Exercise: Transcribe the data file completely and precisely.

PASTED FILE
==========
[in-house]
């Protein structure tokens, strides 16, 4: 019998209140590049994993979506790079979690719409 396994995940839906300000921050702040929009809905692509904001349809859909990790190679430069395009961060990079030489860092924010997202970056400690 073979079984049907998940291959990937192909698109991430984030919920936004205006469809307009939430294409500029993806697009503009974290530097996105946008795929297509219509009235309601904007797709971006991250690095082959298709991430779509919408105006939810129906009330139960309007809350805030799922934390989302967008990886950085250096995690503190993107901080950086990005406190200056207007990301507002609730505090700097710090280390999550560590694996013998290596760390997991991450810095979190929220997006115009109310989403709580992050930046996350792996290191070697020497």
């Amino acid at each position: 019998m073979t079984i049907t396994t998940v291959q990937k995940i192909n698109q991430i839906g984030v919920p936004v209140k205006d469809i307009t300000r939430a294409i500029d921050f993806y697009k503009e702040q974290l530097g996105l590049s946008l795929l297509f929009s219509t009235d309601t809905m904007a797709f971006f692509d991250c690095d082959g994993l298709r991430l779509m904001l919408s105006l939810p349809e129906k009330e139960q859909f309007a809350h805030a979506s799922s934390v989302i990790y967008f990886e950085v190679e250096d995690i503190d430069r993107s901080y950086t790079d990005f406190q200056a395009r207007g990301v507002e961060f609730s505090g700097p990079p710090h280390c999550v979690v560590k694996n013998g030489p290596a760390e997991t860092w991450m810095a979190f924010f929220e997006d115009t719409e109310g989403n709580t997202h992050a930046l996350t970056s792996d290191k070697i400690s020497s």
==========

[in-house]
């Protein structure tokens, strides 16, 4: 019998209140590049994993979506790079979690719409 396994995940839906300000921050702040929009809905692509904001349809859909990790190679430069395009961060990079030489860092924010997202970056400690 073979079984049907998940291959990937192909698109991430984030919920936004205006469809307009939430294409500029993806697009503009974290530097996105946008795929297509219509009235309601904007797709971006991250690095082959298709991430779509919408105006939810129906009330139960309007809350805030799922934390989302967008990886950085250096995690503190993107901080950086990005406190200056207007990301507002609730505090700097710090280390999550560590694996013998290596760390997991991450810095979190929220997006115009109310989403709580992050930046996350792996290191070697020497």
């Amino acid at each position: 019998m073979t079984i049907t396994t998940v291959q990937k995940i192909n698109q991430i839906g984030v919920p936004v209140k205006d469809i307009t300000r939430a294409i500029d921050f993806y697009k503009e702040q974290l530097g996105l590049s946008l795929l297509f929009s219509t009235d309601t809905m904007a797709f971006f692509d991250c690095d082959g994993l298709r991430l779509m904001l919408s105006l939810p349809e129906k009330e139960q859909f309007a809350h805030a979506s799922s934390v989302i990790y967008f990886e950085v190679e250096d995690i503190d430069r993107s901080y950086t790079d990005f406190q200056a395009r207007g990301v507002e961060f609730s505090g700097p990079p710090h280390c999550v979690v560590k694996n013998g030489p290596a760390e997991t860092w991450m810095a979190f924010f929220e997006d115009t719409e109310g989403n709580t997202h992050a930046l996350t970056s792996d290191k070697i400690s020497s």